Back It Up: A Look At Flash Drive & Off-Site Data Backup Options

Can you put a price on your data? Probably not, but if you lost it, you’d probably give anything to get it back. While it’s not the end of the world if data is lost due to nature, human error, or malicious acts, it is a headache that could have been prevented by proper backups either onsite, offsite, or both.

Depending on the volume at your pharmacy, a simple flash drive could suffice to house your pharmacy management software data and point of sale system data backups. There are multiple sizes of flash drives available on the market at affordable prices. For example, a 128GB SanDisk Flash Drive is available for less than $20 on Amazon.com. Select flash drives based on the size of your data base; if you are not sure what size you need, check with your IT department or ask your software provider for their recommendation.

To make remembering backups an easy task, set them to be automatic if the option is available. Just set the location of the flash drive in the software when configuring the auto-backups. Make sure the flash drive is plugged in when backing it up.

Another recommendation is to have multiple flash drives and switch them out at an interval of your choice. The ideal scenario would be to have one flash drive for each day of the week that is rotated daily. Other scenarios could be two flash drives switched daily, or you could have four or five flash drives that are rotated each week of the month. The reason for having multiple flash drives in use is to make sure that there are recent backups to restore in the event that a flash drive becomes corrupt or unreliable. It is rare that a flash drive fails, but it’s better to be aware and prepare for a situation than to be caught off-guard.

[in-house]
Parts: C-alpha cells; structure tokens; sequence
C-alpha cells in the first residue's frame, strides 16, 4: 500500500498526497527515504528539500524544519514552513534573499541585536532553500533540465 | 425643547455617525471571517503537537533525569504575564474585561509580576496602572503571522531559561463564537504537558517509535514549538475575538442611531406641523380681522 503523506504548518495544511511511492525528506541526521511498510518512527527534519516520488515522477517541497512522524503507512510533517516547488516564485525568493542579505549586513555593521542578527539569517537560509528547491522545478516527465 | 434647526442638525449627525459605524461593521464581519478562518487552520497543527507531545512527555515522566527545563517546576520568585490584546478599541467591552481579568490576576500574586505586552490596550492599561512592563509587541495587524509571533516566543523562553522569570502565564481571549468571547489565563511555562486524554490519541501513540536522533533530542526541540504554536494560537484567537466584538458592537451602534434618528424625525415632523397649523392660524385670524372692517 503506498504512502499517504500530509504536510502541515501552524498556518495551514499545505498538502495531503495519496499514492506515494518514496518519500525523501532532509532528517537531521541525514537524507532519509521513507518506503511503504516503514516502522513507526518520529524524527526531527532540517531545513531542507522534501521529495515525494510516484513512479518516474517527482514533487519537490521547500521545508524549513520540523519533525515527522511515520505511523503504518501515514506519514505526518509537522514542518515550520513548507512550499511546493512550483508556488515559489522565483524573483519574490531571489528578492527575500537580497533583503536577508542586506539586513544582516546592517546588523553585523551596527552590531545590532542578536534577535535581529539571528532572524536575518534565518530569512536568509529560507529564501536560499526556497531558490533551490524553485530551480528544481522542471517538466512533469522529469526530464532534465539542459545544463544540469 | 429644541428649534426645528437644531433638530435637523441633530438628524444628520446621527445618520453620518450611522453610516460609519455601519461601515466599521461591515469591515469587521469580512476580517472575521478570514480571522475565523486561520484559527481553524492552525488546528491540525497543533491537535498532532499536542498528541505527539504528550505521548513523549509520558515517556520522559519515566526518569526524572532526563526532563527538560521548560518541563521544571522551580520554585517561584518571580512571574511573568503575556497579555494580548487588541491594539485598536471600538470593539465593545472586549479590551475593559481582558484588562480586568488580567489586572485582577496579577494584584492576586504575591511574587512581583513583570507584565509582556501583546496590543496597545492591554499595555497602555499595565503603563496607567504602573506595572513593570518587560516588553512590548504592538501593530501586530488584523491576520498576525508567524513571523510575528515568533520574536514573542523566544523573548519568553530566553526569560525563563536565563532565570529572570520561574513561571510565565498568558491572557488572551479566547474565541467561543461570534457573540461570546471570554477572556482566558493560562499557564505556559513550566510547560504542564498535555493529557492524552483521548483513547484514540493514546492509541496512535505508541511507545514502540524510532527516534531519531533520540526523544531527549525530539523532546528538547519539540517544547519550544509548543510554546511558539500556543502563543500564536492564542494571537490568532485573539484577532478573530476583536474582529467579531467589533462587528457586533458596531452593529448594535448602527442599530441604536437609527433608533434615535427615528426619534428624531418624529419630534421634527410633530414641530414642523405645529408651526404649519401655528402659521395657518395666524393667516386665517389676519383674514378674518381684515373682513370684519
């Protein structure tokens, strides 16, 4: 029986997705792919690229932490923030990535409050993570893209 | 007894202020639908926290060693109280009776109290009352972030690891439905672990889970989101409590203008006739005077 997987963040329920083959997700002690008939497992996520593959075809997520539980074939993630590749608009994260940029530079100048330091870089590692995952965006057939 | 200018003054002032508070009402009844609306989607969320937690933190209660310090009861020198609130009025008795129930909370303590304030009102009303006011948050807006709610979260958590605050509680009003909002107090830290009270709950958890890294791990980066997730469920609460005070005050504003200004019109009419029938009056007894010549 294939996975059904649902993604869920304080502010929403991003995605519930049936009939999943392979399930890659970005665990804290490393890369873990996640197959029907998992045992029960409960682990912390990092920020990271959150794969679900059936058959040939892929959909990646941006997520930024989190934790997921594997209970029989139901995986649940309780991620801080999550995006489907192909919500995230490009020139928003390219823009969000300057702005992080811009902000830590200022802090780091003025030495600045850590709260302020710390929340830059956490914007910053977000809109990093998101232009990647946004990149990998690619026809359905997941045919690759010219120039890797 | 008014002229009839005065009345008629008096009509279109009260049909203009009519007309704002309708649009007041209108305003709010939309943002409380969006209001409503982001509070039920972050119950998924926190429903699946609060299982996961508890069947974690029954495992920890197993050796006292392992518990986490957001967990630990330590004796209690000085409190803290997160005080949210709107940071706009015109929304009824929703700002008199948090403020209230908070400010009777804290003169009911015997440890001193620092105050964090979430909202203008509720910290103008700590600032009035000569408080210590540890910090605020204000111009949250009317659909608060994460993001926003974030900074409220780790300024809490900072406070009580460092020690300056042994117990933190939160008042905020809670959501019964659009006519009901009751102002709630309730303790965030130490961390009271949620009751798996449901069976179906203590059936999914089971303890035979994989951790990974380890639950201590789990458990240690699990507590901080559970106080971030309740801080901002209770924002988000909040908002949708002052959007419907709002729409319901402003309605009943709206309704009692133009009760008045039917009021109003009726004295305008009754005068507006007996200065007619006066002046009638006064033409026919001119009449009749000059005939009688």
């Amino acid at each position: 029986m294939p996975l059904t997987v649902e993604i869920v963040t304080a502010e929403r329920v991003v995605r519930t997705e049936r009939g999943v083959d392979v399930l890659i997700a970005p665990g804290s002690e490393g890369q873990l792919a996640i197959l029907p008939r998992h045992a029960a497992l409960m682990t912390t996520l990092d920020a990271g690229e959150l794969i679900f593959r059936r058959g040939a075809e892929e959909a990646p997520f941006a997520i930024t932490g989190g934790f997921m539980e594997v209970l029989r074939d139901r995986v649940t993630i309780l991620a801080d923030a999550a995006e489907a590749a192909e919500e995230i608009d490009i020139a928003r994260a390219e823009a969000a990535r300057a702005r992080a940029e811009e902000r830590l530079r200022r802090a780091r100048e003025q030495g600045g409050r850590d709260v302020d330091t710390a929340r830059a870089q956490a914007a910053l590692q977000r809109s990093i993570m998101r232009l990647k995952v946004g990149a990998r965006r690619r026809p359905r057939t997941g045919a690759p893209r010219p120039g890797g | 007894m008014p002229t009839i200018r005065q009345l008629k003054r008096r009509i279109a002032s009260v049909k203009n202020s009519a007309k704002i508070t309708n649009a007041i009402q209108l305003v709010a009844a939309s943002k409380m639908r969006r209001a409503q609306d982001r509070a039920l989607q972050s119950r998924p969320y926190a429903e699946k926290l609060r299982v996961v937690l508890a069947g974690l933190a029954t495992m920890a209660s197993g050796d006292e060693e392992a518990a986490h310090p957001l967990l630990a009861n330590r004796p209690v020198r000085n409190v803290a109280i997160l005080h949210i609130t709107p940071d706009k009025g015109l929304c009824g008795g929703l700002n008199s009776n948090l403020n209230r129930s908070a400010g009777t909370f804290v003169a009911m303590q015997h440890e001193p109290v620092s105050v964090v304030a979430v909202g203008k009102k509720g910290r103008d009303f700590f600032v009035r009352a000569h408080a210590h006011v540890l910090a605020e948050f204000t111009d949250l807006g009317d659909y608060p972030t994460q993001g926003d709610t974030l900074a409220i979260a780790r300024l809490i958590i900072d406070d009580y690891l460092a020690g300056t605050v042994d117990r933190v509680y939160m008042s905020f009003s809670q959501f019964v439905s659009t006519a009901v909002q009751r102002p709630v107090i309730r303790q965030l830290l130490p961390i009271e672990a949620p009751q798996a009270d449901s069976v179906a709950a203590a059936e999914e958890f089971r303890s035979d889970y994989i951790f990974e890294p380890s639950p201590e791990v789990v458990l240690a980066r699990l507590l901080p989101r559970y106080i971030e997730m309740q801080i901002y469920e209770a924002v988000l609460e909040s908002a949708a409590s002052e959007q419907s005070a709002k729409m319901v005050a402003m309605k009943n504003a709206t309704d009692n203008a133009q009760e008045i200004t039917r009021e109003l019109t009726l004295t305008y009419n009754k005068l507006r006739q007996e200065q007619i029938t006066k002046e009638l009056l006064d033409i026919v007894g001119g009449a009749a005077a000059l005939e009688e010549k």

Adding an encryption to a flash drive is another recommendation for further data protection. If the flash drive ends up in the wrong hands, that person won’t be able to access the HIPAA-sensitive data in the software backups. When a flash drive is not in use as the active backup, make sure it’s stored in a safe location like a fire-proof, water-proof safe, or a bank deposit box.

If your database is too large for a flash drive, you can house the backups off-site. The nice thing about off-site backups accessed online is that all you need is internet, just make sure you have the bandwidth needed to transfer the data files.

As an example of a low-bandwidth scenario, if you send large backup files overnight on low-bandwidth after your pharmacy closes, there is a chance that the backup process could still be in progress when you start business the next day. This scenario can bog down your system and slow it down to a frustrating pace, but this scenario can also be avoided with proper bandwidth.

Offsite backup locations are reliable because you don’t have to worry about hardware failure. They often feature a combination (if not all) of a redundant power supply, chiller systems, biometric security, and continuous monitoring. They are flood-proof, and in the event on an emergency, they use a generator and have fuel on-hand.

In the event of a natural disaster or other emergency, you can preserve your crucial data and prevent the loss of productivity with the right backup plan in place. Whether it’s a flash drive or online to an off-site location, having your data backed up is a responsible business decision.

Avoid any action with an unacceptable outcome.
– Nichols’ Fourth Law

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